Ten subs on Eternal Patrol may have been sent to the bottom by Congressman May. The original Bungo Pete. But he was an ally of Roosevelt's. Maybe even helped him win World War 2. Perhaps in the calculus of history May's political cooperation with FDR was worth more than the submarines lost. Maybe. Just don't ask the men who went to the bottom of the sea.
It's little realized the press keeps secrets whose confidence they feel entitled to protect. The Associated Press, for example, was outraged when Eric Holder wiretapped them in its attempts to plug a leak. One man's leak is another man's betrayed secret. When the press leaks confidential cables it is called "investigative journalism". But when the FBI tries to find out how a journalist gets his secrets that is called suppression. The New York Times describes the current court wrangle over a reporter's right to keep secrets in pursuit of a story.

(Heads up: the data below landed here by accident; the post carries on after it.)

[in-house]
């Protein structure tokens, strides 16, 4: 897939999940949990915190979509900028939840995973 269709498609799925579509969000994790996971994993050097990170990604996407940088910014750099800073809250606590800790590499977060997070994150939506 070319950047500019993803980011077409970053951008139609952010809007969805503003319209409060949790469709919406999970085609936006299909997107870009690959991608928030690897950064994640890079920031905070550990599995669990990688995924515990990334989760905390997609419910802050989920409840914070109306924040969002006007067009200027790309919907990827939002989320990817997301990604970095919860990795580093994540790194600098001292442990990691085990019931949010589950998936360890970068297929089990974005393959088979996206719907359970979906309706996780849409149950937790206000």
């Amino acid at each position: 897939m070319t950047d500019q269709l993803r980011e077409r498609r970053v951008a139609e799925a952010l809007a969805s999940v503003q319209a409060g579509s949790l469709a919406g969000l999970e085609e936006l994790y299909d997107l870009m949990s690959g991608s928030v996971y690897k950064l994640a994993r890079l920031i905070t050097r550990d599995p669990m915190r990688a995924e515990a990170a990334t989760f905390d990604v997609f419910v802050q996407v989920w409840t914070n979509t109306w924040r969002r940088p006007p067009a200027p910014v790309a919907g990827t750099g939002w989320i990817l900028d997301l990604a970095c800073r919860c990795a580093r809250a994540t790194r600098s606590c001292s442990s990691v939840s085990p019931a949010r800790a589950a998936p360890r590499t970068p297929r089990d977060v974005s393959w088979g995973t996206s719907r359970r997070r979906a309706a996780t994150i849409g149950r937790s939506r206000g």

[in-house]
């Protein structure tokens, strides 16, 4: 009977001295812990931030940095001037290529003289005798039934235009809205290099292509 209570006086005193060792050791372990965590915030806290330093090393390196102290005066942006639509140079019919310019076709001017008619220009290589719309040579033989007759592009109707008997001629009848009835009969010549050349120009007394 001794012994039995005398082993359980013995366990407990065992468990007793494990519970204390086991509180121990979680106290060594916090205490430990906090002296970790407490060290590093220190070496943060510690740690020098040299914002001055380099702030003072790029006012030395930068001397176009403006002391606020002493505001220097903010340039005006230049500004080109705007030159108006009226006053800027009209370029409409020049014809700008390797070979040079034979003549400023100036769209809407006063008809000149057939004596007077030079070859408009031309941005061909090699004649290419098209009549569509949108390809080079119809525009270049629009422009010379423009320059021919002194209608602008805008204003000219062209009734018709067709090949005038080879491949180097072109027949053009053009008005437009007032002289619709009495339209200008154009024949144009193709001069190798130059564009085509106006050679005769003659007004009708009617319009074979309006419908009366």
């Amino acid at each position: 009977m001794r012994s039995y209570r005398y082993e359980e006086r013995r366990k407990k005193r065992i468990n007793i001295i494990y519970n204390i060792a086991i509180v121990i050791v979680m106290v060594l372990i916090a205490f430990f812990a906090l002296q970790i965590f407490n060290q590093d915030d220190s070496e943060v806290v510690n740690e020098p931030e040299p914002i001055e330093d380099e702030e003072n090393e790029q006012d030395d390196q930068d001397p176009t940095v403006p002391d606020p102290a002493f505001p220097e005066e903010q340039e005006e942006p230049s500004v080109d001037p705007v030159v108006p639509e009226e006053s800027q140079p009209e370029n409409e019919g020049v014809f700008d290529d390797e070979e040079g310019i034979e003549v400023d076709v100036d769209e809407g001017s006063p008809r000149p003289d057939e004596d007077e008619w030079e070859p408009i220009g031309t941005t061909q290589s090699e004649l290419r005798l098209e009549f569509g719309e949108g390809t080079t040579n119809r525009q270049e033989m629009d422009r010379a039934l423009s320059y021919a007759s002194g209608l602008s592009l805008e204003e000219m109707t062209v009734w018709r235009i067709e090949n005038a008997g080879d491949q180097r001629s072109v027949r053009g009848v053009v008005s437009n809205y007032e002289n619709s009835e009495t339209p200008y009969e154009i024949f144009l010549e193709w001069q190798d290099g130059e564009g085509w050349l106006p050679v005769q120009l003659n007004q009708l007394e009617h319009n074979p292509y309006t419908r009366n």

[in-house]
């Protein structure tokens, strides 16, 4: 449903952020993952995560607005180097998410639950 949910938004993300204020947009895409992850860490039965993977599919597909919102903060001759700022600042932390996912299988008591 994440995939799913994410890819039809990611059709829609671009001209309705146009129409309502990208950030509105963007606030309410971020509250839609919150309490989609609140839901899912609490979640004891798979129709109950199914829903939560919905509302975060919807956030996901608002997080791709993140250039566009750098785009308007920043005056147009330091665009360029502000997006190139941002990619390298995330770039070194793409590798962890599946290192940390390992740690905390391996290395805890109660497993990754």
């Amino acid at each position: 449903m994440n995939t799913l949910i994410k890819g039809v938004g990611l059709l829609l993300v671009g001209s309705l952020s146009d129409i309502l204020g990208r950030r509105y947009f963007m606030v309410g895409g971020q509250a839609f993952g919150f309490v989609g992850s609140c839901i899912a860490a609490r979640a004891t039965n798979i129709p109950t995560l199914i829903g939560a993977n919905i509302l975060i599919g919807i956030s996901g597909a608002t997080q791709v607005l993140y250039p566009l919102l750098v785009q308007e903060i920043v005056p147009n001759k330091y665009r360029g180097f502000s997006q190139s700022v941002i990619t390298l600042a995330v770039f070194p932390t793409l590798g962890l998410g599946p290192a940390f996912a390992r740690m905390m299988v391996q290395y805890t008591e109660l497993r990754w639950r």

WASHINGTON — In a major ruling on press freedoms, a divided federal appeals court on Friday ruled that James Risen, an author and a reporter for The New York Times, must testify in the criminal trial of a former Central Intelligence Agency official charged with providing him with classified information.
In a 118-page set of opinions, two members of a three-judge panel for the United States Court of Appeals for the Fourth Circuit, in Richmond, Va., ruled that the First Amendment does not protect reporters who receive unauthorized leaks from being forced to testify against the people suspected of leaking to them. A district court judge who had ruled in Mr. Risen’s case had said that it did.
“Clearly, Risen’s direct, firsthand account of the criminal conduct indicted by the grand jury cannot be obtained by alternative means, as Risen is without dispute the only witness who can offer this critical testimony,” wrote Chief Judge William Byrd Traxler Jr., who was joined by Judge Albert Diaz in Friday’s ruling.